When I look back at the time I was there, this seems to me to be the most perfect union of opposites - opposites which even at the time attracted one another through the force of their creative energy, as the relationship between Sue Ingleton and Lindzee proved.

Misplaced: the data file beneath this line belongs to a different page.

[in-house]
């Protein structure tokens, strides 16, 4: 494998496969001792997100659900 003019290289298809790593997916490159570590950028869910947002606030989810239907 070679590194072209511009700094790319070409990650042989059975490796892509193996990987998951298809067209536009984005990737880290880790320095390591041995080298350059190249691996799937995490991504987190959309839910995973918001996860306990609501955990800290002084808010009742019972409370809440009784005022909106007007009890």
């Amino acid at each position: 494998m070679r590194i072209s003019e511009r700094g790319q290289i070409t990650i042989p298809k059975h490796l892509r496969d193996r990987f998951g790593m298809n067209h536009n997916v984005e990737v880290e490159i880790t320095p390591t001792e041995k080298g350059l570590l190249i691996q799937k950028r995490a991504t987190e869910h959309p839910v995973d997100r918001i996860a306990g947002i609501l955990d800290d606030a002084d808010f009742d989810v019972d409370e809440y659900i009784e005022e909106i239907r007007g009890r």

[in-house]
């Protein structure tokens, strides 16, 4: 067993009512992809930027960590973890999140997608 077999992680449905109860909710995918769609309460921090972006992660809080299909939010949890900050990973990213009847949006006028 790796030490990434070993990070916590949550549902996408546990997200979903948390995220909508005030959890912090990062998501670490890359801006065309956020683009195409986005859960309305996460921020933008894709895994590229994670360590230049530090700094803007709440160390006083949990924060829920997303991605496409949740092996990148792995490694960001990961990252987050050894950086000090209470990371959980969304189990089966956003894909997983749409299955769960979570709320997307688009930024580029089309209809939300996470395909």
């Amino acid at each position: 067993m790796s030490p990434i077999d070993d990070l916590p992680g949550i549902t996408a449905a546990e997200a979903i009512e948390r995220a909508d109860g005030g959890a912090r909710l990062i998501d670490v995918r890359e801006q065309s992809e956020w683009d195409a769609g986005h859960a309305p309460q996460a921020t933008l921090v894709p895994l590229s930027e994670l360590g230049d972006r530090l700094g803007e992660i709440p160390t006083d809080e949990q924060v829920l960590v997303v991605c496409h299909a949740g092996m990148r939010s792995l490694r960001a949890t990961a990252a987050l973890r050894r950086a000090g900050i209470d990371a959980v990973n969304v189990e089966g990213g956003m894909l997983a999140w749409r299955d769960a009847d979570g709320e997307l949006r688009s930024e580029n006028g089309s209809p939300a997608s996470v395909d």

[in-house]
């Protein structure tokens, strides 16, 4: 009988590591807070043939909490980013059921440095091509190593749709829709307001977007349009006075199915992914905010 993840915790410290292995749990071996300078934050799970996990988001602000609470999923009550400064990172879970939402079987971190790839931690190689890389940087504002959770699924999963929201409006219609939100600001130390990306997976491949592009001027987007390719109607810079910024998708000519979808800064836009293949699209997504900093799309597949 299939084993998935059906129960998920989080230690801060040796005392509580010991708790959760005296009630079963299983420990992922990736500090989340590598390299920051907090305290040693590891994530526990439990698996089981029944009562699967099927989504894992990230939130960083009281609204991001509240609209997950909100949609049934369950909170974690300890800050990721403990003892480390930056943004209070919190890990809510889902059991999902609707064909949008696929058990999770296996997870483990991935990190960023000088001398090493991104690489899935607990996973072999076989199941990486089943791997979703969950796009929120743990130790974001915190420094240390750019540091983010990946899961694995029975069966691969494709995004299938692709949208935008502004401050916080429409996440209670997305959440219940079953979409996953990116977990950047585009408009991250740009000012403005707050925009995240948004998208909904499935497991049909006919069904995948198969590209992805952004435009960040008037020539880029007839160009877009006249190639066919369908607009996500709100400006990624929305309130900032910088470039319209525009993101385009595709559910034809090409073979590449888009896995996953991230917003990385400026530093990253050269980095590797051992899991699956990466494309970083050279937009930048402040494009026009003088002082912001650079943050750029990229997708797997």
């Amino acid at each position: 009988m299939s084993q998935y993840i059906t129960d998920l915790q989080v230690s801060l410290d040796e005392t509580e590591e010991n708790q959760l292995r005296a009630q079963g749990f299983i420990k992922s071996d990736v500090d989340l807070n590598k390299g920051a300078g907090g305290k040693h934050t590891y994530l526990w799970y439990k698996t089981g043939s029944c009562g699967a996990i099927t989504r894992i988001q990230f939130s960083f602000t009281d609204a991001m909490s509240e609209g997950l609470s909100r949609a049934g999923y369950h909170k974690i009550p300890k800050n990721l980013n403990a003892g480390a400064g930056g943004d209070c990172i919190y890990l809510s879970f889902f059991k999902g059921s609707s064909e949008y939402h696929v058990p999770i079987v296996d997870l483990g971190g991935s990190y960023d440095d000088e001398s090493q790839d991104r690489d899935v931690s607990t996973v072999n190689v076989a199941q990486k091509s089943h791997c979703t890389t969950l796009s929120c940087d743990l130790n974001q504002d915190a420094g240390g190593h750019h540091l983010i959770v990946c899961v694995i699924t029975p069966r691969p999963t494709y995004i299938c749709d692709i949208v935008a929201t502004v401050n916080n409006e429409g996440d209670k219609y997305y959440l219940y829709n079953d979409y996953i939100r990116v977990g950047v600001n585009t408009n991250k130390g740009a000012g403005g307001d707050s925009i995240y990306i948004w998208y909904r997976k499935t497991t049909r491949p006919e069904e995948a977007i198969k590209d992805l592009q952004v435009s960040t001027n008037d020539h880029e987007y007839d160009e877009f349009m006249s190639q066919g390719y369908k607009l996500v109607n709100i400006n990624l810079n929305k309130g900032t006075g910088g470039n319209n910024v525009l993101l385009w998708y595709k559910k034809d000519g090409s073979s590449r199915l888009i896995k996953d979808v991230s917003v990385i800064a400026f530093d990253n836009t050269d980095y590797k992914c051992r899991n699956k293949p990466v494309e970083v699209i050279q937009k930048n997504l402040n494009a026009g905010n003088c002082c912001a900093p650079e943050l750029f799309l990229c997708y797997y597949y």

If I’d missed being part of the APG, I’d have missed experiencing one of the great experiences of alternative theatre. I think it was one of the theatre experiments in our century that was really important. I talk about that to my students a lot. You can read all those articles in overseas journals about theatres in Europe and the States but the APG was absolutely up there with all of them. I felt greatly honoured and historically privileged to be part of it, even in those latter years, and to have known the people, all the people that I loved who were there, and not just those with whom I’m still friendly. And the building- I loved the space, it kind of brought us all together- all the frustrations of it - the living it, the living of it, the fact that a lot of people were there, a significant sub-section of society. The whole social function was theatre, that was what brought us together, it was the heart, the social heart and it doesn’t happen any more- theatre as a social heart and I treasure that even still; as being a possibility of what can happen in our society. I’m just waiting for the pendulum to swing, if somehow it could happen again, but to have missed it!  I would have been very, very sad. I really treasure Lindzee for having drawn me there and made sure and said Richard, come on for Christ’s sake and get on the bandwagon!